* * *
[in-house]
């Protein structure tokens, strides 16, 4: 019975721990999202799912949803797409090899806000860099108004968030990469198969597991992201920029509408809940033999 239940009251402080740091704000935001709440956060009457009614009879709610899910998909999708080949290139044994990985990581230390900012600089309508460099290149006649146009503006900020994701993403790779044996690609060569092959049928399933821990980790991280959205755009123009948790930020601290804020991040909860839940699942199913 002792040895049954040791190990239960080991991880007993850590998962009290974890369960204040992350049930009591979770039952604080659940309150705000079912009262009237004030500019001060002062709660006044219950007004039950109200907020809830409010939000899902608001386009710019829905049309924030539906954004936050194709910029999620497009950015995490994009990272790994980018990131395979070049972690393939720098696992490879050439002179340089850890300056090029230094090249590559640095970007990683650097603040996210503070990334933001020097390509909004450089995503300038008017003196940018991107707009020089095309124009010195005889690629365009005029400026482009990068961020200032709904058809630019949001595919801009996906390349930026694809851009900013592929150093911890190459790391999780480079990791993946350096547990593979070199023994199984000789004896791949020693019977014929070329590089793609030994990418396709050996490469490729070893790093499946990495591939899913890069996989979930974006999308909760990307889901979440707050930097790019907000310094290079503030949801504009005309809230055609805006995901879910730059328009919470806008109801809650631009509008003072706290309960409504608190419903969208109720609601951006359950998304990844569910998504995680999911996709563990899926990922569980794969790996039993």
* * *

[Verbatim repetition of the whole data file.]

[in-house]
């Protein structure tokens, strides 16, 4: 019975721990999202799912949803797409090899806000860099108004968030990469198969597991992201920029509408809940033999 239940009251402080740091704000935001709440956060009457009614009879709610899910998909999708080949290139044994990985990581230390900012600089309508460099290149006649146009503006900020994701993403790779044996690609060569092959049928399933821990980790991280959205755009123009948790930020601290804020991040909860839940699942199913 002792040895049954040791190990239960080991991880007993850590998962009290974890369960204040992350049930009591979770039952604080659940309150705000079912009262009237004030500019001060002062709660006044219950007004039950109200907020809830409010939000899902608001386009710019829905049309924030539906954004936050194709910029999620497009950015995490994009990272790994980018990131395979070049972690393939720098696992490879050439002179340089850890300056090029230094090249590559640095970007990683650097603040996210503070990334933001020097390509909004450089995503300038008017003196940018991107707009020089095309124009010195005889690629365009005029400026482009990068961020200032709904058809630019949001595919801009996906390349930026694809851009900013592929150093911890190459790391999780480079990791993946350096547990593979070199023994199984000789004896791949020693019977014929070329590089793609030994990418396709050996490469490729070893790093499946990495591939899913890069996989979930974006999308909760990307889901979440707050930097790019907000310094290079503030949801504009005309809230055609805006995901879910730059328009919470806008109801809650631009509008003072706290309960409504608190419903969208109720609601951006359950998304990844569910998504995680999911996709563990899926990922569980794969790996039993």